Canfield said that Trump’s tariffs on imported cars and auto parts will raise the price of every U.S. vehicle, since they all contain foreign components.

“Uncertainty equates to risk, and risk is a very chilling factor when it comes to investing your money. You either invest it somewhere else or you hold on to it until the situation becomes more certain. I want to make it clear we’re not fighting President Trump on this. We’re trying to raise awareness and educate the administration — the U.S. Department of Commerce in particular — and urge a more measured approach.”

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Governor Kay Ivey (R) has also expressed concerns about the Administration’s trade policies.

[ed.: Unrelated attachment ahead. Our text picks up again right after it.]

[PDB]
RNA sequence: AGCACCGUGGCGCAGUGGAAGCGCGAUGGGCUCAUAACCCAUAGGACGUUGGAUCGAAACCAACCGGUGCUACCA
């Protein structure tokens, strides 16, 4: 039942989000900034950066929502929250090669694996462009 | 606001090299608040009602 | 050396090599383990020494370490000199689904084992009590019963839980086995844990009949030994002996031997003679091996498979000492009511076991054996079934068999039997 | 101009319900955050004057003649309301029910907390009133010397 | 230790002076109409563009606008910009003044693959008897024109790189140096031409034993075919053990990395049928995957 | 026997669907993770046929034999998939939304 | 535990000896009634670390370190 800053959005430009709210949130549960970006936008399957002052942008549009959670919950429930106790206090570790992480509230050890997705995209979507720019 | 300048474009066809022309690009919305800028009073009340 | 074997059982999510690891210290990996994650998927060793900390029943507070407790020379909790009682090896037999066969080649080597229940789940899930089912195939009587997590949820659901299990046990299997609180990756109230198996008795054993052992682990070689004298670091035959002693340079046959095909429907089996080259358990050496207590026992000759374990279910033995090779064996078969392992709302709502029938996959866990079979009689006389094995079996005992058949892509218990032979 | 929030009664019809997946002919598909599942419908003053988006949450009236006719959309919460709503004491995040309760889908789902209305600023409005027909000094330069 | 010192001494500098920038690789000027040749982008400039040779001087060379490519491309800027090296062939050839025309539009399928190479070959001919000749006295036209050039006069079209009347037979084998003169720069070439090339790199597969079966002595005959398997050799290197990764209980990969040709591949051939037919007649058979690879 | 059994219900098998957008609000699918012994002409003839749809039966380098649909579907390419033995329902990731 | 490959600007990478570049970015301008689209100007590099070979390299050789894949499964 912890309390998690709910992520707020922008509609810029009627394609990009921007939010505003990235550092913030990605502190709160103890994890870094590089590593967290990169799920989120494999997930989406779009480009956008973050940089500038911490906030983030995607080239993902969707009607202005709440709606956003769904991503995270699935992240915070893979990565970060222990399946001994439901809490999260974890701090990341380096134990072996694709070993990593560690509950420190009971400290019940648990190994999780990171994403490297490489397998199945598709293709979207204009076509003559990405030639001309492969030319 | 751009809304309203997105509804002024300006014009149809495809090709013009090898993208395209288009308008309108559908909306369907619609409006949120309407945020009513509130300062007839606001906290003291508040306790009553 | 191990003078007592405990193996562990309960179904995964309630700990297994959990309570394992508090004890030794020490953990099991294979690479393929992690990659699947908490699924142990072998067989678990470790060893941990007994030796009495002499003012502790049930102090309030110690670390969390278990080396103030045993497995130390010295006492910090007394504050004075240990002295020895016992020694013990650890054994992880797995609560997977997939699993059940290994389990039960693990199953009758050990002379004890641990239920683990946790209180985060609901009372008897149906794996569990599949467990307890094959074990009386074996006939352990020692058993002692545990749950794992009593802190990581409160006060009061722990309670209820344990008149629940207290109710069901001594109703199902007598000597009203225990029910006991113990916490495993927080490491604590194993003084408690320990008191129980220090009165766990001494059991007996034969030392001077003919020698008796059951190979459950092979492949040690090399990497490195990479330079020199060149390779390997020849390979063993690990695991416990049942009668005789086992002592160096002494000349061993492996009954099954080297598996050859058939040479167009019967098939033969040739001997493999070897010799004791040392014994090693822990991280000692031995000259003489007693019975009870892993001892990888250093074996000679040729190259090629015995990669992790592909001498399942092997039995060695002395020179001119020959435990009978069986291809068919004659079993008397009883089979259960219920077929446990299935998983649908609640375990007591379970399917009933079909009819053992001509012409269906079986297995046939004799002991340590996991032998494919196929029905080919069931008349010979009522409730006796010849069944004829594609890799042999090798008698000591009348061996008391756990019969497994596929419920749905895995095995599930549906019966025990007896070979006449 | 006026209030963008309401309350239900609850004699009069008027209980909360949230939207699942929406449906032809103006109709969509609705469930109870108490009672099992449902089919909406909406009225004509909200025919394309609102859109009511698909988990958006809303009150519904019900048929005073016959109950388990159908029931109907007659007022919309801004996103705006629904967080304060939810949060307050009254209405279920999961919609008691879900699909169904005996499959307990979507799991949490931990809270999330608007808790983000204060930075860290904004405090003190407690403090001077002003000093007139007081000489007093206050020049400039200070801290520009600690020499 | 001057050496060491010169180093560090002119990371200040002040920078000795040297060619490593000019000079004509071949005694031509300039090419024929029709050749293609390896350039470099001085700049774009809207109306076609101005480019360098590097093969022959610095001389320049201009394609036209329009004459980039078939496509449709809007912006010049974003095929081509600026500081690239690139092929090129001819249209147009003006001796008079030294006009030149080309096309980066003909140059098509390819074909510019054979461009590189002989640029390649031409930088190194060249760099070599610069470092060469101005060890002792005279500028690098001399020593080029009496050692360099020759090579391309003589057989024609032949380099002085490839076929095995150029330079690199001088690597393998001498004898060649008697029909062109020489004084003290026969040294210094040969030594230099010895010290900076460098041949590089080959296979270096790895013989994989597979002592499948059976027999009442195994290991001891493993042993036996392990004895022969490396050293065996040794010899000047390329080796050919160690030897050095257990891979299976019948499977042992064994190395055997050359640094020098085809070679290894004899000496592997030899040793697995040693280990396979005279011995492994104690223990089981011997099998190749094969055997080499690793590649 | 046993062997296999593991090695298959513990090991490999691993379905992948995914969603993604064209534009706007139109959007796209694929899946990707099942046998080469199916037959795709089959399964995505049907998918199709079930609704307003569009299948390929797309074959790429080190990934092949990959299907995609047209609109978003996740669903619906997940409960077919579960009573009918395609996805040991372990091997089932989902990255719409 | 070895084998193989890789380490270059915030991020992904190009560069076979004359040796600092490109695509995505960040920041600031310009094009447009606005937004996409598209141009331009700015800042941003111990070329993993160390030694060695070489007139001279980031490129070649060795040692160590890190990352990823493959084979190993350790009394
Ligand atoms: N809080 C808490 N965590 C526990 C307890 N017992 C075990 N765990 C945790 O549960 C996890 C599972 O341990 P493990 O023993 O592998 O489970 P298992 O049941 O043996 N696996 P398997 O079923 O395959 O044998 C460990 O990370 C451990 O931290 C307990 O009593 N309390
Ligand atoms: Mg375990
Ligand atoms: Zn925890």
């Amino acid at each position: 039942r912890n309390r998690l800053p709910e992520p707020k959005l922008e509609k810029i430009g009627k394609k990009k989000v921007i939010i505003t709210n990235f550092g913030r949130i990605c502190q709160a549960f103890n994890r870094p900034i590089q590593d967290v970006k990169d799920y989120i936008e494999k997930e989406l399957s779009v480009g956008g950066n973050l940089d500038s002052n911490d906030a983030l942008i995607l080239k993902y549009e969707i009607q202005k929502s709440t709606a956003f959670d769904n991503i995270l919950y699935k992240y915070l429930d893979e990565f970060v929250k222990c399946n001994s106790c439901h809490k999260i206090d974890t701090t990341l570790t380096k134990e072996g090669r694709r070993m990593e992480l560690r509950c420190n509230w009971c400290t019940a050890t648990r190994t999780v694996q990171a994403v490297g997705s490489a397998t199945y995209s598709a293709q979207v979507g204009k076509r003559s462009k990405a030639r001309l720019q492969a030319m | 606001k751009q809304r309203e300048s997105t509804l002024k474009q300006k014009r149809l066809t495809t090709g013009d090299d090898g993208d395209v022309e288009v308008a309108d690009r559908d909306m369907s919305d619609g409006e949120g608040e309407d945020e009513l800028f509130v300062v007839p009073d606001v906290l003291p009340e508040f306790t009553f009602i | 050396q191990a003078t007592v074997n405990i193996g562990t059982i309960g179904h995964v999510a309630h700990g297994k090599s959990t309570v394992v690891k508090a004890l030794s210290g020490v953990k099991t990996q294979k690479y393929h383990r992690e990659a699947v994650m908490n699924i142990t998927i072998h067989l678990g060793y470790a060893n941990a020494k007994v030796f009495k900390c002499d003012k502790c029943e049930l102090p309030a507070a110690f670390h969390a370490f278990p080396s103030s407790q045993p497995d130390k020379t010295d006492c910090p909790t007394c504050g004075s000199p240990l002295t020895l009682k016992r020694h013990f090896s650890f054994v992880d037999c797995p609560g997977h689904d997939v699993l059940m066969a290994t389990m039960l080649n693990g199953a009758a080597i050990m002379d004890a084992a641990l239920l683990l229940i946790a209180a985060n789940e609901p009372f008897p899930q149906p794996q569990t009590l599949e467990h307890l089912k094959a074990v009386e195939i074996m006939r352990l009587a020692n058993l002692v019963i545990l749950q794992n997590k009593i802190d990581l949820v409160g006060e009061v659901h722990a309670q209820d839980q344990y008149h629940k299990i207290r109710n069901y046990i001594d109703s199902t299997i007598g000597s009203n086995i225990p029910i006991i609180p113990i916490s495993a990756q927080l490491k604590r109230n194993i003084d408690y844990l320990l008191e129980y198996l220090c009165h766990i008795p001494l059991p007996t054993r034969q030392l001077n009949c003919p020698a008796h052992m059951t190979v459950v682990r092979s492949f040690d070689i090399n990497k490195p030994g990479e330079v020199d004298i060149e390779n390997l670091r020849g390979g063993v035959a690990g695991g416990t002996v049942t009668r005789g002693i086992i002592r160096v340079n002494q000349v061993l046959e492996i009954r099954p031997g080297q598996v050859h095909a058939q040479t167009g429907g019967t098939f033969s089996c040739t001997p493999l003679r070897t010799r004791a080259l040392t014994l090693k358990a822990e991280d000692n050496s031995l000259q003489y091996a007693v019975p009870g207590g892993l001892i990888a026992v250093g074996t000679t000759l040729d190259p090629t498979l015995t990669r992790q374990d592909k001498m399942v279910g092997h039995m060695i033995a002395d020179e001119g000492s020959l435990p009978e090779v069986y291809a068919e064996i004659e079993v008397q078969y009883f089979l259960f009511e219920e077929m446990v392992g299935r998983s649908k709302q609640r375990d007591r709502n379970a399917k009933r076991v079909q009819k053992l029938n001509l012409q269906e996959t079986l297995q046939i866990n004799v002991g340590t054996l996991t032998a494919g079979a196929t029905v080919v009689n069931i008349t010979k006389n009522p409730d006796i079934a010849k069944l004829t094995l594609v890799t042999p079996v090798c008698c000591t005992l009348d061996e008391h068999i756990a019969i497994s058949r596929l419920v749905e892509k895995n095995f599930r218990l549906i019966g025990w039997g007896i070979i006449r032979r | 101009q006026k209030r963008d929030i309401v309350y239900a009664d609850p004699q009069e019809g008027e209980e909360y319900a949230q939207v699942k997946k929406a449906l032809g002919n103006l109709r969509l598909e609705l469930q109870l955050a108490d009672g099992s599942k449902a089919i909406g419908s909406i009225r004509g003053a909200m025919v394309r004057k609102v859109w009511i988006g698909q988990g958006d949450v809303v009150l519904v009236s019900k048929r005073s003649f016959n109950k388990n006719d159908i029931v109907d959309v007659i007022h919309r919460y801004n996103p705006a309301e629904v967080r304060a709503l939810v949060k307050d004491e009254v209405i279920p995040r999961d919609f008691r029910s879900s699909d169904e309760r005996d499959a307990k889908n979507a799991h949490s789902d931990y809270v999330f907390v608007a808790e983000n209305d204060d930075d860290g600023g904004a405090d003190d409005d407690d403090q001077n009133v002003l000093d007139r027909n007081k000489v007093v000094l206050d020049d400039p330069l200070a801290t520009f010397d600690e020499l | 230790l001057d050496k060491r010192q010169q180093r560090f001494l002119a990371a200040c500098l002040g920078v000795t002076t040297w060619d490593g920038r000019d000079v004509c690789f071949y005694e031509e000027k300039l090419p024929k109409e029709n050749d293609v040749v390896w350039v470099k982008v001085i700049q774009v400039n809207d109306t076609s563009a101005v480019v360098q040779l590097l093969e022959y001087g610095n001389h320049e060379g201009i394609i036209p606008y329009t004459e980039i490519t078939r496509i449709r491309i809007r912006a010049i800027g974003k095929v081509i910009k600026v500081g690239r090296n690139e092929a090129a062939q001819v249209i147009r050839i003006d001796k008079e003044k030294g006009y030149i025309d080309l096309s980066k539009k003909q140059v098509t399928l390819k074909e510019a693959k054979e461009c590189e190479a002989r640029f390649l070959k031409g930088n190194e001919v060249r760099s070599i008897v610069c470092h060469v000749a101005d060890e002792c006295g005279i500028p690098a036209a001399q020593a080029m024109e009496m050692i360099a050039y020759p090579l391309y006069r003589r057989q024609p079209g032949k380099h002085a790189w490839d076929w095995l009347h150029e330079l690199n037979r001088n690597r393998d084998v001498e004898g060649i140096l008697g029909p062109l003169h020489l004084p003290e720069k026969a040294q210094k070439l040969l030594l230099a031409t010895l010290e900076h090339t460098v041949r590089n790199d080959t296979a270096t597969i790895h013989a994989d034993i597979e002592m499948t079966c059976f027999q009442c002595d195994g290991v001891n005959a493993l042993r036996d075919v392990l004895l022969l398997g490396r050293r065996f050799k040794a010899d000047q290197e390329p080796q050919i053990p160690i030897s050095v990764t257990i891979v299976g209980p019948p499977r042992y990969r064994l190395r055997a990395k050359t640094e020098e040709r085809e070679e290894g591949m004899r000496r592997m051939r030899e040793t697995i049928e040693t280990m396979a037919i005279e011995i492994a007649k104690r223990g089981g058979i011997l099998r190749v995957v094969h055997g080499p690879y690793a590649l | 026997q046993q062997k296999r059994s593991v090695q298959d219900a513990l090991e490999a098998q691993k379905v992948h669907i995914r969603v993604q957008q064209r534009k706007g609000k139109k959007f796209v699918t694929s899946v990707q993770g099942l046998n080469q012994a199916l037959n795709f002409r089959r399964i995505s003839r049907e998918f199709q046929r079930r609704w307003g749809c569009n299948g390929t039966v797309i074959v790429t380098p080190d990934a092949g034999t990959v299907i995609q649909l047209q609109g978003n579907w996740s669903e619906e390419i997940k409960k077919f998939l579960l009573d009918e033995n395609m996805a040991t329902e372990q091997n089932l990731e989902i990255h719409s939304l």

“Import tariffs and any retaliatory tariffs on American made goods, will harm Alabama.” Ivey said in a statement. “Alabama has a rich history as a leader in manufacturing, a legacy which continues in large part, through our five automotive original equipment manufacturers and our over 200 supporting suppliers that have helped establish “Made in Alabama” as an internationally-respected brand/ Last year proved to be a banner year for auto industry growth in Alabama, with nearly $3 billion in automotive-related investments. Before the recent announcement of a new Mazda-Toyota plant, and other automotive-related growth, more than 57,000 Alabamians were already employed by our auto manufacturing sector, a number which is expected to increase. However, this growth could be stymied if tariffs are imposed on the goods we export around the world.”